Abbreviation for "Prescription"

Discussion in 'English Only' started by klodaway, Nov 22, 2007.

  1. klodaway

    klodaway Senior Member


    I am not a native English speaker, and I would like to know whether there is a common-use abbreviation for "Prescription". This is in a software where I do not have the space to write the complete word.... If I were to write "Prescr.", would that be understood?

    I am aware of the use of "Rx", but i believe this refers only to precription of drugs... Is this correct? And also, I am not sure it would be understood outside of the US & Canada...

    The abbreviation I am looking for (if any exists) should apply to prescription of laboratory exams, X-ray or other imaging technique, or any specific medical examination (endoscopy, etc).

    Thank you for any help,
  2. mplsray Senior Member

    If I had to write "prescription" in a limited space, I would write "Rx." That's what one would expect even if it had nothing to do with medication. In a newpaper headline, for example, you might see "Rx for business success: Perseverence." I would note, however, that many, perhaps most, people would pronounce this "arr-ex."
  3. klodaway

    klodaway Senior Member

    Thank you mplsray!

    Would this be understood in the UK as well?

  4. Diablo919

    Diablo919 Senior Member

    Dayton, Ohio
    US / English
    I google'd this and I found a British pharmaceutical site with Rx in the title.
  5. panjandrum

    panjandrum Occasional Moderator

    Belfast, Ireland
    English-Ireland (top end)
    Rx would be understood in the UK by anyone who had ever had any direct involvement with the business end of a pharmacy. I don't think it would be generally recognised.
  6. mplsray Senior Member

    On the other hand, the Cambridge Advanced Learner's Dictionary defines "Rx" as "US WRITTEN ABBREVIATION FOR prescription." I think we need some feedback from native speakers of British English.
  7. Matching Mole

    Matching Mole Senior Member

    England, English
    Rx is used by dispensing opticians in the UK to refer to spectacle prescription; I have personal experience with that profession.

    I see on the Royal College of General Practitioners site that Rx is defined as "prescription" or more broadly, "treatment" (although usually "prescription"). So it seems it is used throughout the medical profession in the UK.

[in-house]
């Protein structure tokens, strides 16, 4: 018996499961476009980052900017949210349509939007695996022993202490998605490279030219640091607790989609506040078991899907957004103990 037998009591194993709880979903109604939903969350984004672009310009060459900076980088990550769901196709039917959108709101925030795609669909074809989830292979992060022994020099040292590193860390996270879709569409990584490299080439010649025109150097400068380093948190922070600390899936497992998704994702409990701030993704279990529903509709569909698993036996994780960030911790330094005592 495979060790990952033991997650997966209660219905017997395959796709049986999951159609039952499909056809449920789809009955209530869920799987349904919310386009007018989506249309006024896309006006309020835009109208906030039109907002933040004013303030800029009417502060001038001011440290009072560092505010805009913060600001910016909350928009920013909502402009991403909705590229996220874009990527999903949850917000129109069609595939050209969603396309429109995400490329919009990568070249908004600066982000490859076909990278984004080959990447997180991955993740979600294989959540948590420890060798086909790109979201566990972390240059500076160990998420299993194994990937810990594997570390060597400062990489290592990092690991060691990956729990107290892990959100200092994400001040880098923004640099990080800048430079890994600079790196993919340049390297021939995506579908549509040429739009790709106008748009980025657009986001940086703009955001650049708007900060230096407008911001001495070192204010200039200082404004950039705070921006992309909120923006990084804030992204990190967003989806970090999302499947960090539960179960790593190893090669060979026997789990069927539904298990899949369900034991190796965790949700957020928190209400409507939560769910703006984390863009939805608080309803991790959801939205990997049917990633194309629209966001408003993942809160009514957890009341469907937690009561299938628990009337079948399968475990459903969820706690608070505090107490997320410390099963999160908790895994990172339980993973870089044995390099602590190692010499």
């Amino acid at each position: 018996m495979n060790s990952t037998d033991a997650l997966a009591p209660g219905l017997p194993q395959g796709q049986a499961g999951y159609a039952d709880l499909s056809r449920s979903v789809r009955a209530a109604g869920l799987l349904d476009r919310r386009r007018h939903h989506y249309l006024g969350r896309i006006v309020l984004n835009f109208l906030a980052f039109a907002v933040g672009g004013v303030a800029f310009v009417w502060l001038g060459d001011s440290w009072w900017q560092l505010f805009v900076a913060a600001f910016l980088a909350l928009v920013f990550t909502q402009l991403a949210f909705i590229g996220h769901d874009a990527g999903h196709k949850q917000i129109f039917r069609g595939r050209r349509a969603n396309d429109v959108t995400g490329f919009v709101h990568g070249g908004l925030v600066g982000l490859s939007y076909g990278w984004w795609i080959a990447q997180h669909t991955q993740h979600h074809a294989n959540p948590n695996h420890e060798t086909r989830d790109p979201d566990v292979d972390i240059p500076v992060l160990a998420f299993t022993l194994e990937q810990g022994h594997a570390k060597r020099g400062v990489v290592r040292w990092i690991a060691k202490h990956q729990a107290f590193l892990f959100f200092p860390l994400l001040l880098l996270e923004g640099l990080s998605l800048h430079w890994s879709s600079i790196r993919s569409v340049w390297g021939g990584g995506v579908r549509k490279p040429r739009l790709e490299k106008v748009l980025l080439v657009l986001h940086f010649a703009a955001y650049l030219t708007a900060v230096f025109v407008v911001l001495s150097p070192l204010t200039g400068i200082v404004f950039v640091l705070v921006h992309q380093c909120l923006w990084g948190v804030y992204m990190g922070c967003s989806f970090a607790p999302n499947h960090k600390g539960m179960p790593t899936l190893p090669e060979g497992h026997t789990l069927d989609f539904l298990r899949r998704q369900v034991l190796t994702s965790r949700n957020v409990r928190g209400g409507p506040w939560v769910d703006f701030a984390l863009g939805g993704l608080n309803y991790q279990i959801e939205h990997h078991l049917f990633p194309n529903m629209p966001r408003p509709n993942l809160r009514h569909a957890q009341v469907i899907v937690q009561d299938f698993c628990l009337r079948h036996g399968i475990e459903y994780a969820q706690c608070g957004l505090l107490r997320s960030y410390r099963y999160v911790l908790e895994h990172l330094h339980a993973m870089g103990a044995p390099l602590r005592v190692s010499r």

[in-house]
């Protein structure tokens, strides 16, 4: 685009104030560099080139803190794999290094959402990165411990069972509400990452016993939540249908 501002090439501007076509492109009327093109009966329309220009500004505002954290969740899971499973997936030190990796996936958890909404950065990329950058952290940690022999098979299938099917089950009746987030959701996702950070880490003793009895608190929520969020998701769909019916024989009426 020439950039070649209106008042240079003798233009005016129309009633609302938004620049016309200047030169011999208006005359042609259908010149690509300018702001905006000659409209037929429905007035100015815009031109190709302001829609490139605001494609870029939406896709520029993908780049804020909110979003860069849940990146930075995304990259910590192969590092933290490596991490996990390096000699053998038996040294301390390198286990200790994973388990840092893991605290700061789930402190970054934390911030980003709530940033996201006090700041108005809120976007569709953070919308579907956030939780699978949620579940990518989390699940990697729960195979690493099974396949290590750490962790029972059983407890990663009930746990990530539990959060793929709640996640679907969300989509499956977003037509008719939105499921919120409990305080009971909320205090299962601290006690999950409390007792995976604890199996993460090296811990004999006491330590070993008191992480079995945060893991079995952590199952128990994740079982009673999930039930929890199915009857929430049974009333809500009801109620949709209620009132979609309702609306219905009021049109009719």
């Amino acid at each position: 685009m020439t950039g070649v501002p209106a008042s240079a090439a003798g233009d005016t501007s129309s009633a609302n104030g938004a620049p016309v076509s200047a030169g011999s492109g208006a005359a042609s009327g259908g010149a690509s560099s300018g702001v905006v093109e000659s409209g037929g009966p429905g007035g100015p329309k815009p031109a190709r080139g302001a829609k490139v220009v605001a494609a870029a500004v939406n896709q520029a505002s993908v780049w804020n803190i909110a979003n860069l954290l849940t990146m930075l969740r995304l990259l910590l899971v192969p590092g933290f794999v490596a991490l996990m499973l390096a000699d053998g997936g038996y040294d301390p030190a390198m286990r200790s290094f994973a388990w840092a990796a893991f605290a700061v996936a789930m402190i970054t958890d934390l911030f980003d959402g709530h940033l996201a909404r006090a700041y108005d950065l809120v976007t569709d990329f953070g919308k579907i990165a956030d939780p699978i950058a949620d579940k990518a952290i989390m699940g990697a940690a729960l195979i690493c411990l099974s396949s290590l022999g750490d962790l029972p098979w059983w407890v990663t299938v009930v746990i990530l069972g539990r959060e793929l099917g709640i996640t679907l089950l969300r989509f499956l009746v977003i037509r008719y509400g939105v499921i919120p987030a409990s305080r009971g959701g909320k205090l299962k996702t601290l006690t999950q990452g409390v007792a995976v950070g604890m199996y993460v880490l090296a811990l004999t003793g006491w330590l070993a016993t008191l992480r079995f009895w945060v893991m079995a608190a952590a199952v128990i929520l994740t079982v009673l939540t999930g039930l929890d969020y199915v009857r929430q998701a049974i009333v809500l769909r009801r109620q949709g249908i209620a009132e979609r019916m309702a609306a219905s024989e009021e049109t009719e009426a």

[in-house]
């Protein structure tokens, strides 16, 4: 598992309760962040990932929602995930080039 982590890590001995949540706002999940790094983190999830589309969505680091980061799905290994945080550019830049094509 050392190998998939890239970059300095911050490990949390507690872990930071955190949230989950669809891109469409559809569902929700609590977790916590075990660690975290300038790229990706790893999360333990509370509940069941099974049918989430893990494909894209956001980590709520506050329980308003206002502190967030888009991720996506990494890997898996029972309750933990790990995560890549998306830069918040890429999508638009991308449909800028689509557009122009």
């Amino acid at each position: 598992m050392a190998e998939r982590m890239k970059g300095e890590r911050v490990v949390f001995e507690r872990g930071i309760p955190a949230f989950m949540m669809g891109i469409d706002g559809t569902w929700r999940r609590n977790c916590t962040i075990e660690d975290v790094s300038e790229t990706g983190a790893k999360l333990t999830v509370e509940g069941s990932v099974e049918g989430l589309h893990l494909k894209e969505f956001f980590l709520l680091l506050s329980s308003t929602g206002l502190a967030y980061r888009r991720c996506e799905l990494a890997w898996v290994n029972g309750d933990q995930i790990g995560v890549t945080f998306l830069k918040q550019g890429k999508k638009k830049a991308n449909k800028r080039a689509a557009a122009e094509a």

8. panjandrum

    panjandrum Occasional Moderator

    Belfast, Ireland
    English-Ireland (top end)
    True, and it even appears on the written prescription form.
    But I don't think it would be recognised by "normal people".
  9. nzfauna

    nzfauna Senior Member

    Wellington, New Zealand
    New Zealand, English
    In NZ, prescription is generally only used for the document that your doctor gives you, which you then take to the chemist/pharmacist who dispenses whatever is written on it.

    I think there would be another term for the "prescription" of xrays, imaging etc - but I don't have enough experience in this field. However, we do say "lab form" for the document your doctor gives you, which you then take to the lab, and they do whatever is written on it (e.g. take blood).
  10. xtrasystole

    xtrasystole Senior Member

    How about the term 'order' (short for "prescription order") as in "filling an order", "order processing"?
  11. ewie

    ewie Senior Member

    Another Country
    English English
    I consider myself 'normal people' (though I may be alone in this). I've had many a prescription over the years (I'm quite well now, thanks) and have to admit that the abbreviation is totally new to me ...
  12. casebook Senior Member

    Castiglione del Lago
    English (UK)
    Rx is short for "recipe" which was written at the start of old prescriptions. It is really an R with a stroke across the downward limb of the R. It means literally "take down" and was an instruction to the dispenser as to the ingredients to be mixed. Hence it has become to mean a prescription but how widely it would be known by the general public, I am unsure.
  13. Blues Piano Man

    Blues Piano Man Senior Member

    Boulder, CO
    USA English
    Hi klodaway,
    I think it depends on the context. "Prescr." would certainly be understood by most native English speakers if used in a relevant context. Without an example sentence or other context, I can't answer in general.

    It sounds like you may be using this as a label for a field that would be filled in by the software. Is that right?

    Blues :)


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